Though a non-smoker himself – drinking and gambling filling up the vice quotient quite nicely – Gyongmaman is generally of the opinion that when a gent has had a punt, he should be allowed a smoke while he waits for its outcome. A kind of courtesy to the condemned, as it were. However, get 50,000 smokers in one place and even outside, that place becomes pretty unpleasant.
Of course, the inside of the buildings at Seoul Race Park have always been no-smoking. However, set foot outside and its a different story; thick smoke in the air and a fine layer of ash over every surface doesn’t make for the most attractive of environments. Actually it’s not a fine layer – on the second floor balcony of the grandstand, the ash has to be swept away by a team of cleaners between each race. It’s not nice. As the KRA seeks to broaden racing’s appeal, the smoking and the resulting spitting is seen as something that deters first time visitors from coming back. Now, it’s doing something about it.
It started during the swine flu panic in 2009 when various fairs and festivals up and down the country were being cancelled with the threat of disease transmission being cited. Of course, the cynic may suggest that “swine flu” was a convenient excuse for organisers to not go ahead with loss-making events, but the fact remained that racing – the largest weekly gathering of people in Korea – was under threat. At the time, the KRA launched an “anti-spitting” policy. Simultaneously, they began plans to gradually ween punters off cigarettes.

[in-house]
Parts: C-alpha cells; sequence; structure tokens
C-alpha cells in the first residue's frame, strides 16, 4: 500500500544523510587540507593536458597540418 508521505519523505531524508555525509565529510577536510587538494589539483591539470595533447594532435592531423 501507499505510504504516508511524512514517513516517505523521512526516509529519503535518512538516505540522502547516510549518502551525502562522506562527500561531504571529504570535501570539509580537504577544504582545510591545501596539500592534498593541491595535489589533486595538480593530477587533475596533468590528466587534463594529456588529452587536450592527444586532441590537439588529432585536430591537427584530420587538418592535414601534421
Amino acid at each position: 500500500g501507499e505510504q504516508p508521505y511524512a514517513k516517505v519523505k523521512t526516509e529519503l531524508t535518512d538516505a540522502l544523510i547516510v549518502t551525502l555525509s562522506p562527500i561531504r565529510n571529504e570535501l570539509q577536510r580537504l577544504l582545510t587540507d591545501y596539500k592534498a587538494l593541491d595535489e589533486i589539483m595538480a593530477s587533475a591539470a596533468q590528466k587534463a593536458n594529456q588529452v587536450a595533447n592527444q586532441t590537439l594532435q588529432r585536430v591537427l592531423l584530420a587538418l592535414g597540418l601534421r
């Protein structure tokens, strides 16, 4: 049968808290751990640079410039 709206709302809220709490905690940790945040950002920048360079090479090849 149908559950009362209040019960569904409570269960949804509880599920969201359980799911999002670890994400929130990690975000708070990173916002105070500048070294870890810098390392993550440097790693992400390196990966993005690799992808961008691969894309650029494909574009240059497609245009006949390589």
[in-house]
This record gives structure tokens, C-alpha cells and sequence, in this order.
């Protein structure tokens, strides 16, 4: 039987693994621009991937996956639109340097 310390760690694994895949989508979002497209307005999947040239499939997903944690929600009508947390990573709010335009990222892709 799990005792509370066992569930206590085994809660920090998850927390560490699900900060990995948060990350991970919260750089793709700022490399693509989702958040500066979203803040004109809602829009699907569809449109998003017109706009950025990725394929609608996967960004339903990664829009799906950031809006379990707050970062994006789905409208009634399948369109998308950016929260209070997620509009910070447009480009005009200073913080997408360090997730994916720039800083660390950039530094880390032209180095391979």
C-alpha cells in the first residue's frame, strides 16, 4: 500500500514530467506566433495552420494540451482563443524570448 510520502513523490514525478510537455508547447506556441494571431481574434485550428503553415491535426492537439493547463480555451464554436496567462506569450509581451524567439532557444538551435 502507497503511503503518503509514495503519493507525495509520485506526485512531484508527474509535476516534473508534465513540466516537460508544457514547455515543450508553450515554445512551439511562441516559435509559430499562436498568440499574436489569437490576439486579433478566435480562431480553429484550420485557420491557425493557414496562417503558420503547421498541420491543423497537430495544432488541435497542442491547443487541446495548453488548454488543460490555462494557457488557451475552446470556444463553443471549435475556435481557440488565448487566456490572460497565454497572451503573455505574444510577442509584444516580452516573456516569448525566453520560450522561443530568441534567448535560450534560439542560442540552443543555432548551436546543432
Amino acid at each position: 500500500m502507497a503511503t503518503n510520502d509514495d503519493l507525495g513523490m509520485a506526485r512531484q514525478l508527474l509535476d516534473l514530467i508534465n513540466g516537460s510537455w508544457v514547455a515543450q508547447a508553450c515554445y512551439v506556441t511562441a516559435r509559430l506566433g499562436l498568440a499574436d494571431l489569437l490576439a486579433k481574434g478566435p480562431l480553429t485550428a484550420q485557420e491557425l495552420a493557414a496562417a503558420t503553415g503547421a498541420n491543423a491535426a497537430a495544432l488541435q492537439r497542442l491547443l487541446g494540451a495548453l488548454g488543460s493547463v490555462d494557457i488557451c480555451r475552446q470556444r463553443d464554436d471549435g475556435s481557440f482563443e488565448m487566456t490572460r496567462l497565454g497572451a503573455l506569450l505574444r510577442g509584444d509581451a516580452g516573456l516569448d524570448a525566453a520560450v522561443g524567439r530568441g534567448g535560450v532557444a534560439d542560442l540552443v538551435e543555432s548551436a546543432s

The infield Family Park was the first to go smoke free, followed last year by the covered walkway leading from the subway station to the track entrance. Earlier this month, staff started instructing punters sitting by the paddock to stub out their cigarettes and last week signs went up confirming that smoking by the paddock was no longer permitted. Signs have also gone up announcing that from May, the second and third floor balconies overlooking the track, as well as down by the rail, will also become smoke-free.
Smoking zones remain both inside and outside; on every floor of both grandstands there are smoking rooms and these will stay, however, the idea is to allow people to watch the horses without having to worry about smoke, ash and spittle. Hopefully they’ll come back and, just as importantly, when asked what they thought about their visit to the track, the first thing they mention won’t be about how shocked they were at all the smoke.
* Today’s feature race at Seoul was won by filly Cheonun. The four-year old hit the line at just the right time to snatch victory away from pre-race favourite Hongji by a nose.
Tomorrow sees Tough Win (Yonaguska) headlining at Seoul. The four-year old US import with ten wins from twelve starts to his name will carry 62 kilos in the feature handicap. Meanwhile down at Busan, the unbeaten filly Bulkkot Gisang (Langfuhr) makes her class 1 debut. The three-year old will be looking for her eighth consecutive win.
Sunday April 24
Seoul Race Park: 11 races from 11:10 to 18:00
Busan Race Park: 6 races from 12:30 to 17:00